Ford Expects To Spend $11 Billion On Restructuring Plans

Over half that amount is slated for programs for laid-off workers, Ford tells federal regulators in its Securities and Exchange Commission filing.

WASHINGTON (AP) – Ford Motor Co. told federal regulators Wednesday that its restructuring plan would likely cost $11.18 billion, with more than half of the expenses devoted to programs for laid-off workers.

In a filing with the Securities and Exchange Commission, the No. 2 U.S. automaker estimated spending $5.96 billion on a jobs bank and other ''personnel-reduction programs,'' $2.74 billion to scale back its pensions, $2.2 billion for fixed asset impairment charges and $281 million to idle plants.

Ford said in the filing that it had already accrued $9.9 billion in 2006 and the balance, mostly related to salaried personnel-reduction programs, would be accrued during the first three months of 2007.

The company also disclosed that it has pledged all its buildings, trademarks, intellectual property, shares in the main company and shares in Volvo, Jaguar, Aston Martin, Ford Motor Credit Co. and other operations as collateral for a $23.4 billion line of credit to fund its restructuring plan and cover losses expected until 2009.

In a separate move, the company said it had changed its performance bonus plan for senior executives to better reflect its team approach under chief executive Alan Mulally.

The automaker's board of directors agreed Tuesday to give executives cash payouts to settle the current program established in 2005, when managers working on the restructuring plan set up criteria by which executives would be measured in 2006 in order to receive bonuses.

''The program was viewed as inconsistent with Ford's strategic need to have our executives work together to achieve common goals as a team,'' the company said.

Under the new program, the company said its compensation committee would provide bonuses for executives of eight times their base salary. The individual amounts, which were not disclosed by the company, would be reduced by their cash payout from the settlement.

Ford said the value of the bonuses will be paid in an equal share of stock options and performance-based restricted stock units.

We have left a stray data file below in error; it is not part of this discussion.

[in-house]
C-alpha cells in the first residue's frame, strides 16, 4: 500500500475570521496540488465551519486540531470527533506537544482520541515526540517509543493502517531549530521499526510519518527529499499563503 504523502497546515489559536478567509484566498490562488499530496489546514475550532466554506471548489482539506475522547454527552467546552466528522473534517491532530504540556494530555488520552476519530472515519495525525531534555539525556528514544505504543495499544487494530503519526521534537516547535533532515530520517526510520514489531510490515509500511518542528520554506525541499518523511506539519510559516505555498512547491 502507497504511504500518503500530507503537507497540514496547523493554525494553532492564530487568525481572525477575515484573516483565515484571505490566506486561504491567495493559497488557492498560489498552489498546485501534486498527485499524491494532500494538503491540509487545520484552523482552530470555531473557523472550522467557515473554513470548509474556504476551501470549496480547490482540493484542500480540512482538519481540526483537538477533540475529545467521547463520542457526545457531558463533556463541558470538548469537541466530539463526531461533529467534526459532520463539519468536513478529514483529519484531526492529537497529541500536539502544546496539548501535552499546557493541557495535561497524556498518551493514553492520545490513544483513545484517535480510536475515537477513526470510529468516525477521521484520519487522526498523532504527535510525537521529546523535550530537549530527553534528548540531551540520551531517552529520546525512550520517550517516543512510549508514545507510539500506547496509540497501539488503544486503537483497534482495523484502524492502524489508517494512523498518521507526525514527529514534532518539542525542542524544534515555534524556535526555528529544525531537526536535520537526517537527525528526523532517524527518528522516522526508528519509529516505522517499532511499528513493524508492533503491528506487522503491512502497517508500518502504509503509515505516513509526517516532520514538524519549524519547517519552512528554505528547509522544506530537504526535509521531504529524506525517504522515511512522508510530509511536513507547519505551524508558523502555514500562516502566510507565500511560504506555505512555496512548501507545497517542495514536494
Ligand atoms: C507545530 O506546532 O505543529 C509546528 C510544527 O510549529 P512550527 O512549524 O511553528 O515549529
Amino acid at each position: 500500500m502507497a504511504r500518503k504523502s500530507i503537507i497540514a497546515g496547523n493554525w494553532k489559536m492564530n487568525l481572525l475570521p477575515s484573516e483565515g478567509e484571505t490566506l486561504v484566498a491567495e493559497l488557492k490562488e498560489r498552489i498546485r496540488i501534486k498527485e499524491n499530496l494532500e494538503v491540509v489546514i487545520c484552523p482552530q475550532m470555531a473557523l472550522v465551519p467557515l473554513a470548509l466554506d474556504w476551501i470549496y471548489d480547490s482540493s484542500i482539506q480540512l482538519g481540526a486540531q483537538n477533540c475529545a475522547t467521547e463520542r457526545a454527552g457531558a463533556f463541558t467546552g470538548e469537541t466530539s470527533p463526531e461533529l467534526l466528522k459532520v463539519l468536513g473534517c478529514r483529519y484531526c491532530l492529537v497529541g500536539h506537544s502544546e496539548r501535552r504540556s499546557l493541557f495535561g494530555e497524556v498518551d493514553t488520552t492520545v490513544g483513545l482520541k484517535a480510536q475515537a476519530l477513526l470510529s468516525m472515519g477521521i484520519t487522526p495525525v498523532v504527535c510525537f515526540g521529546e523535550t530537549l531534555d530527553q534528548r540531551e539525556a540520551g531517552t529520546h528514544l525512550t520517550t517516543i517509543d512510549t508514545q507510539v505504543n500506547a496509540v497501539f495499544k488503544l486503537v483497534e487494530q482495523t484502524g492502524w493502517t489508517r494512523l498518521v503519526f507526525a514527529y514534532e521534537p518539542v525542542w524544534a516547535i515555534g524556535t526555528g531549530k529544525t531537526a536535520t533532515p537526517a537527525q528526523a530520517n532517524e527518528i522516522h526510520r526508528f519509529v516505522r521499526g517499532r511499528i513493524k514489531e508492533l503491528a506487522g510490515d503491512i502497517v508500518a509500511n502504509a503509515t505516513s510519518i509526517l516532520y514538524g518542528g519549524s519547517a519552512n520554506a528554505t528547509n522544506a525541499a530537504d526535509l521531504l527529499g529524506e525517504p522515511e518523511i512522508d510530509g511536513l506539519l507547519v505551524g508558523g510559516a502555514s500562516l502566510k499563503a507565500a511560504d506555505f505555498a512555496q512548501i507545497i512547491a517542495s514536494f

Ford's change in bonuses comes as the struggling automaker moves into contract talks later this year with the United Auto Workers union, which is expected to receive requests from Ford for concessions.

Ford reported a record loss of $12.7 billion for 2006. The automaker is working through a major restructuring plan to reduce its manufacturing capacity to better match lower demand for its vehicles.

Ford spokeswoman Becky Sanch said the cash payouts under the settlement were ''based on actual and expected achievements of select goals.'' Total payments and the amounts paid to executives would be disclosed in a proxy statement filed later this spring, she said.

The committee decided to give stock options next month and annual ''performance-based restricted stock units'' through March 2009 to some officers under the company's long-term incentive program.

Detailing litigation involving the company, Ford said it was the subject of a purported class action lawsuit in Michigan alleging violations related to the Employee Retirement Income Security Act.

The lawsuit contends Ford failed ''to prudently and loyally manage funds held in employee savings plans'' by letting employees buy Ford stock in the plans. Ford denied any wrongdoing and said it would ''defend this matter vigorously.''

Ford's board also specified separate policies for the use of corporate jets by Mulally and President of the Americas Mark Fields. The board's compensation committee agreed Tuesday to let Mulally's wife, children and guests travel at company expense on the aircraft without Mulally.

Ford had previously said Mulally would be required to use company aircraft for personal travel ''for security reasons'' and could have his wife, children and guests join him at company expense.

Fields, however, will no longer use company aircraft for personal travel, according to an arrangement between the executive and the company reached on Feb. 7. Ford will pay the costs, including first-class commercial airfare, for personal travel by Fields to and from his home in Florida.

Fields has been criticized for using company jets for weekend travel to his home in south Florida.

Ford also said that under the terms of its credit line, it cannot let its liquidity drop below $4 billion. If it sells a stake in any of its operations, it must reinvest the proceeds in the company, according to the filing.

As of December, the company had borrowed $12 billion of the credit line, the latest figure available.

Associated Press Writer Tom Krisher contributed to this report.

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